Our trek to the trail entailed a few obstacles. This trail is closed through December 2013 and we came upon a 6 foot fence. What should we do? I asked the hubs. Should we turn back the way we came?
He bent and told me to place my foot in his hands. He was going to hoist me over the fence. Did I mention I have a fear of heights? Six feet is tall enough for me. Ten minutes later our obstacle was a thing of the past. We continued the steep uphill climb. I continued to encourage the hubs; just one more hill and then we’ll be over. But I was mistaken. MOST of this trail is uphill in the direction we came from. Greetings were shared with older couples walking from the other direction. By decades we were the youngest ones on this trail at this time of morning. At this point, huffing and puffing, he wondered aloud why he chose to wake me up this morning.
As we continued to walk we recounted the various trails he and I have walked over the years. It was humid and we remembered jogging in Meridian, MS, Pensacola, FL and Kingsville, TX. I thought of the clothes by the door; the ones I’ll never fit into again. I ended up getting the job at the university with that outfit. The hubs chose to sacrifice his sleep time, and mine, to encourage me to keep walking; to get out there and make the uphill climb. You’ll fit in those clothes again. You’ve done this before. It is his firm belief that I do not have to spend money to get the numbers I want; only self motivation and discipline (things I lack). Thus, the hubs has become my own personal trainer.
Two hours later we sat at my coffee house; flowers in-hand. The hubs plucked them for me to put in my hair on our walk home. The upstairs loft played jazz; reminiscent of our time in New Orleans. We have three more days until our crystal anniversary and we plotted how we would celebrate. If I could have every morning be like this morning, life would be bliss. My mind conjured images of he and I, in retirement, walking more trails in our community; exploring. He and I have many differences but in our core values we are very much the same.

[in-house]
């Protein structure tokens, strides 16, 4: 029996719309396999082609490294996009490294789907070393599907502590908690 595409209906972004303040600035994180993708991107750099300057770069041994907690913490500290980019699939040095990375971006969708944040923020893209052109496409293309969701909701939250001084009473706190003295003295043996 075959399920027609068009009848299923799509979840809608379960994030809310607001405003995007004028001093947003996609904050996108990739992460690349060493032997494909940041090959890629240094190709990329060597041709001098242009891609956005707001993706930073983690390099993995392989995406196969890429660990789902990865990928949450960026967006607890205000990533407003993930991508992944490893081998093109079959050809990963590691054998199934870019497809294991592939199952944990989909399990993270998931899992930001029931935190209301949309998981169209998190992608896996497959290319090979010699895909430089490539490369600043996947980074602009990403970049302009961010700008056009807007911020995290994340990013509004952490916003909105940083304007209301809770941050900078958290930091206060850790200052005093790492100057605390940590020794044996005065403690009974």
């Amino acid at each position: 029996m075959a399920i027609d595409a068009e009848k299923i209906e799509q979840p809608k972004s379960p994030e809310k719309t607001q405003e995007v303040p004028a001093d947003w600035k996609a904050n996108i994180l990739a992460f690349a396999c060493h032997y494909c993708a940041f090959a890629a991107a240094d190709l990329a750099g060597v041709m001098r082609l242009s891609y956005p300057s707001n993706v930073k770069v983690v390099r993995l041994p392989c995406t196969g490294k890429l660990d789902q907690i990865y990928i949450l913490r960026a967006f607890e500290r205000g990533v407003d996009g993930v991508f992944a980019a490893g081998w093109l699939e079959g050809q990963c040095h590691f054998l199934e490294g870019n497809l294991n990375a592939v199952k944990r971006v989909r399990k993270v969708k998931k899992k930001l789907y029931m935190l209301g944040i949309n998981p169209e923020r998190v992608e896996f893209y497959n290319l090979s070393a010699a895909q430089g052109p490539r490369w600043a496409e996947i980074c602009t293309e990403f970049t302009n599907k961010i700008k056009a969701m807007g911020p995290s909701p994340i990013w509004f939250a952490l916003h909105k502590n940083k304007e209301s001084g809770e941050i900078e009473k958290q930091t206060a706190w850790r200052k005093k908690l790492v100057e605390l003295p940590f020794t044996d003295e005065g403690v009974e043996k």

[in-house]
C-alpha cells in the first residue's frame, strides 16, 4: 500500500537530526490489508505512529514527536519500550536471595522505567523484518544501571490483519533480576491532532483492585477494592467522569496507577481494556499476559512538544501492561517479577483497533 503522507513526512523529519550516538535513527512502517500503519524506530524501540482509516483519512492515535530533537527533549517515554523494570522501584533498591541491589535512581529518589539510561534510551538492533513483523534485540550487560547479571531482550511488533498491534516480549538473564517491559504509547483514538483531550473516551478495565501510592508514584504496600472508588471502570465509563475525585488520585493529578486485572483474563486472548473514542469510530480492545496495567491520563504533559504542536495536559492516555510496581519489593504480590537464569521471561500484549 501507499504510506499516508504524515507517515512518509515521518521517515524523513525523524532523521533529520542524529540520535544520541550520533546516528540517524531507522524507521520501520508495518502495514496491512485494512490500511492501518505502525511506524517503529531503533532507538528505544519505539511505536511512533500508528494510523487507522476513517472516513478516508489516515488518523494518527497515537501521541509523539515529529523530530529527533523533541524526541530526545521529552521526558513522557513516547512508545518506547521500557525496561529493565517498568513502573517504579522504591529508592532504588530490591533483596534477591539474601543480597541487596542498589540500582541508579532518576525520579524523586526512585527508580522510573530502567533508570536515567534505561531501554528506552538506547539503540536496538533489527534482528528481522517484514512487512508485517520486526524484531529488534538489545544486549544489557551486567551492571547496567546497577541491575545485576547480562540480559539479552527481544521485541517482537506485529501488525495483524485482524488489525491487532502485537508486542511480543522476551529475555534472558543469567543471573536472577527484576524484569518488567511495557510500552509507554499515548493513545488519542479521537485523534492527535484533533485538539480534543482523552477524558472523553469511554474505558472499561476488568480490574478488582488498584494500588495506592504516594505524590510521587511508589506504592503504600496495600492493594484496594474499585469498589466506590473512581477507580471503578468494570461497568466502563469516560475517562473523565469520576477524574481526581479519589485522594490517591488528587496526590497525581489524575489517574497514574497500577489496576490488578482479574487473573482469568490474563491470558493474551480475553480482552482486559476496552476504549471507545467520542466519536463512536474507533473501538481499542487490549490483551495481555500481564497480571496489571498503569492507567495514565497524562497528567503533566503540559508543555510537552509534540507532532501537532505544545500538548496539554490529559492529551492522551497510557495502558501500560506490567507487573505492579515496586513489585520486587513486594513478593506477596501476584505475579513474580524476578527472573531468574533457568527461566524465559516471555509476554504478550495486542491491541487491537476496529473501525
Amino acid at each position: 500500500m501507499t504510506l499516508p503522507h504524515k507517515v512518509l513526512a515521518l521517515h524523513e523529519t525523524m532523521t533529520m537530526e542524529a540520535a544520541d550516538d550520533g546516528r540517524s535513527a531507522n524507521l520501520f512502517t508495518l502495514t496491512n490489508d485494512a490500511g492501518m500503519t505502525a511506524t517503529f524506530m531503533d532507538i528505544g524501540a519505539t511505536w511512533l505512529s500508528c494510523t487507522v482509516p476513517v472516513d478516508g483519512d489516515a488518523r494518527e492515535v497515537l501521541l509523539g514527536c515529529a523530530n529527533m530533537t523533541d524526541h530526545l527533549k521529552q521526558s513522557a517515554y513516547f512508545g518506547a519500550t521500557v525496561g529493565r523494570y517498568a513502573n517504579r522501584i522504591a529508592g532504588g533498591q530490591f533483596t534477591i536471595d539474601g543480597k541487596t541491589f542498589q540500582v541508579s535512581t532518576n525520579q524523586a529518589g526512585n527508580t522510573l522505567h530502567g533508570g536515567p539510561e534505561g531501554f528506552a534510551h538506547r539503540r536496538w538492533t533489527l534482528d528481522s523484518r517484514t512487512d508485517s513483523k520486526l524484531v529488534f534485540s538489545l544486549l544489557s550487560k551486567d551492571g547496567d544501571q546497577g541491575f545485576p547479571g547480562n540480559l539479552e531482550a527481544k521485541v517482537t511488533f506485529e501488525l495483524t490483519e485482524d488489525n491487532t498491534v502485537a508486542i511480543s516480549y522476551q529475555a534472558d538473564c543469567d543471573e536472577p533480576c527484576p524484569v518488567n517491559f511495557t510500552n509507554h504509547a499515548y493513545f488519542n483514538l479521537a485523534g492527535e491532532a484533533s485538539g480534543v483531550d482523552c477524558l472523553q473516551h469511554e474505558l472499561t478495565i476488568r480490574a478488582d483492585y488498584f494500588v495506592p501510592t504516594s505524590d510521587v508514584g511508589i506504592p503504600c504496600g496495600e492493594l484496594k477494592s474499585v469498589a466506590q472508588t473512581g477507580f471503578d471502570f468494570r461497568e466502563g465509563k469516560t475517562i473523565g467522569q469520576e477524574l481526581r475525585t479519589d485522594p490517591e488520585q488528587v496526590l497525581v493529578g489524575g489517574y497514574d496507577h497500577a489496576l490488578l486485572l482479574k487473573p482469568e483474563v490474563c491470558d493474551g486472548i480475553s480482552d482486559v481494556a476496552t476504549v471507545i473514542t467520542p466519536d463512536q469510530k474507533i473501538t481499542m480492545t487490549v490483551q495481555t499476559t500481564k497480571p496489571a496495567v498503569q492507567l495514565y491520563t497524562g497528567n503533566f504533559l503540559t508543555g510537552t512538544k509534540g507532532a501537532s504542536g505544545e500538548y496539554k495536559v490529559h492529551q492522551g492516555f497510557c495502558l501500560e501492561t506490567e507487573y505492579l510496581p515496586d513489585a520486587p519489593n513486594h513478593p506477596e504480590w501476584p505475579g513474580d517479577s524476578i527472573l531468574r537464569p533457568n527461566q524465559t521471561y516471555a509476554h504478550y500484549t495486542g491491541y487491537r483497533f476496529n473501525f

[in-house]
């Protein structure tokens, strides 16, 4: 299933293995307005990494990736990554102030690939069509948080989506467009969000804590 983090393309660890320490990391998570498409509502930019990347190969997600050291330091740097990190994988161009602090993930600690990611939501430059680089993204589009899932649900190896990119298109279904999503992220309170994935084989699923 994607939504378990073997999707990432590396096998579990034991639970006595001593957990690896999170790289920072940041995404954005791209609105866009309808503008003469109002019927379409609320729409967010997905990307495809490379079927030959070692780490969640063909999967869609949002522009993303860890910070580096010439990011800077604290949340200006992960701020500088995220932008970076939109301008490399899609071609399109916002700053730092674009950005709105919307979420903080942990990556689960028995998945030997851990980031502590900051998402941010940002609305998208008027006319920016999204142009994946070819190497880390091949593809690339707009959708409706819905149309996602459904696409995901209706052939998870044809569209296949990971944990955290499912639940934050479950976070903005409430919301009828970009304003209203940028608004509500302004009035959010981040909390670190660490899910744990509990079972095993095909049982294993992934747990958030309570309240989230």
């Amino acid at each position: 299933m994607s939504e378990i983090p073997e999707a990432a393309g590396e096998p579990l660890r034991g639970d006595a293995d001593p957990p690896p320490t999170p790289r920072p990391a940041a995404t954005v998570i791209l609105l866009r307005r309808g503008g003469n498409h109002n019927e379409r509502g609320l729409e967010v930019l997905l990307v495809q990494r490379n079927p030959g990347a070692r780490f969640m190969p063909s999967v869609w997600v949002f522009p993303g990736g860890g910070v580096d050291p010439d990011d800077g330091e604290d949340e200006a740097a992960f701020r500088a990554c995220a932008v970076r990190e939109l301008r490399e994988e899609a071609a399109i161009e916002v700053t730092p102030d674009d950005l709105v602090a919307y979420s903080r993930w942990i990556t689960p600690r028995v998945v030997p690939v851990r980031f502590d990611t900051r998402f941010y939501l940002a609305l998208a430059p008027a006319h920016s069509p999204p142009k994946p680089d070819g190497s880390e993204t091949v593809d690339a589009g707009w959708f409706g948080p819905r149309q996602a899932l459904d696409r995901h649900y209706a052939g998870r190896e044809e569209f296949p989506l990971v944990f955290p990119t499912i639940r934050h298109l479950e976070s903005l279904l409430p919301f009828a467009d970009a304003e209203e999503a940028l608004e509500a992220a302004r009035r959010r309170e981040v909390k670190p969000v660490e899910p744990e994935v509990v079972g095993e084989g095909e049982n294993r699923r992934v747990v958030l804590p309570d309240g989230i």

Upon returning home we chose to cool down; our eldest choosing to join us. Daily, I gaze into this growing son’s face, marking its changes. He beckoned to our dog, hiding beneath the patio table. Our dog is unafraid of white water river rapids but shakes as he nears our swimming pool.
As I gazed at my son; the picture, as an infant, was what came to mind. I immediately dug out the journals I found yesterday; having to find it. This was the very, very first time I had exposed my son to water; at our local YMCA. He was seven months old. He swims like a fish now but he was unafraid of water; even then. As I type the hubs continues to float with our dog; the son, above, typing behind me.
The battle with the numbers is my uphill battle; one I will not win. As I declutter and organize my life I hope to find a way to gracefully accept this. To be grateful for the experiences I have. This is where Ann must help me.
I will count my gifts, logging them each day. I am seeking more meaningful things to care about, dig deeper in my faith. With God. With people. In life. I hope I can embrace this uphill climb, to change my mindset. I am no, Job. I have to hope that the downhill is out there for me. To believe it.